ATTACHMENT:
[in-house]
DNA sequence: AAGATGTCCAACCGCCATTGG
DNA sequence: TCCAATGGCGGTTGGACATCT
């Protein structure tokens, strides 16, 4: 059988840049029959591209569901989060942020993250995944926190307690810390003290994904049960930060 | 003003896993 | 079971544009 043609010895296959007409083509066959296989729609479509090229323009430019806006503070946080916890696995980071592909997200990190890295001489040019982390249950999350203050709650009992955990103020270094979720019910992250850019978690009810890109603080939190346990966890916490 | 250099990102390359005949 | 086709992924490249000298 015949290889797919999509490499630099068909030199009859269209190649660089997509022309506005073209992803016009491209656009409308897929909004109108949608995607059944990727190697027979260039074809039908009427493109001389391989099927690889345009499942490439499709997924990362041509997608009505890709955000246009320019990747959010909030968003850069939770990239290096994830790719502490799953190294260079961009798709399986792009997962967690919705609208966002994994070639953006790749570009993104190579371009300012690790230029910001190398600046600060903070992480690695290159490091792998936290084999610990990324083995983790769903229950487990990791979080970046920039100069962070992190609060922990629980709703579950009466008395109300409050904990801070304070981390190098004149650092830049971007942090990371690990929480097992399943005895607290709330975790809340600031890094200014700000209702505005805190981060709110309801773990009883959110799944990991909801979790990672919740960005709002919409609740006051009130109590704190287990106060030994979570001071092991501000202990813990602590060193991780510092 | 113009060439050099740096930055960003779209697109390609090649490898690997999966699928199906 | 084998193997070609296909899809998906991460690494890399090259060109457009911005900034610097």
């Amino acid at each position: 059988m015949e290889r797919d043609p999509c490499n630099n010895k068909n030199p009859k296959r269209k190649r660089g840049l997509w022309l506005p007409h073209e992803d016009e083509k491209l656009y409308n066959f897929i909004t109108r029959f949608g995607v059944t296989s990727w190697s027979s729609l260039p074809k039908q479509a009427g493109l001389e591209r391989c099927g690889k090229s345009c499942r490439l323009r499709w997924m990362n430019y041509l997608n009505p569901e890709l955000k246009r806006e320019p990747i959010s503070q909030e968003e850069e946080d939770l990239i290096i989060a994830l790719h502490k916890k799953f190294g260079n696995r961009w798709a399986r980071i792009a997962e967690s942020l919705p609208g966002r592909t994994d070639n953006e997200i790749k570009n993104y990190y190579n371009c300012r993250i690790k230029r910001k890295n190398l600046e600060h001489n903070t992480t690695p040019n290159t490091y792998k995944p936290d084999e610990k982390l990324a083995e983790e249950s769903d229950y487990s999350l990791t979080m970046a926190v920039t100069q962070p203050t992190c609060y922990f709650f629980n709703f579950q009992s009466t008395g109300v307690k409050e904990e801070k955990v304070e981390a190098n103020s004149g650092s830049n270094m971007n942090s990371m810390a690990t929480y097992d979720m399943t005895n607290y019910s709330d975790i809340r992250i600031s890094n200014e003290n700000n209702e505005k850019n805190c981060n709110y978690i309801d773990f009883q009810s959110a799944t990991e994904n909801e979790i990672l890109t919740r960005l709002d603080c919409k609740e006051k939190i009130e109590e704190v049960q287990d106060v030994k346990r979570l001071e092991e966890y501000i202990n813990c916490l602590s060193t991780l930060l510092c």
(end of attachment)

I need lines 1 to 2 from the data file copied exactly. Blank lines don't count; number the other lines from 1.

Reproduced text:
[in-house]
DNA sequence: AAGATGTCCAACCGCCATTGG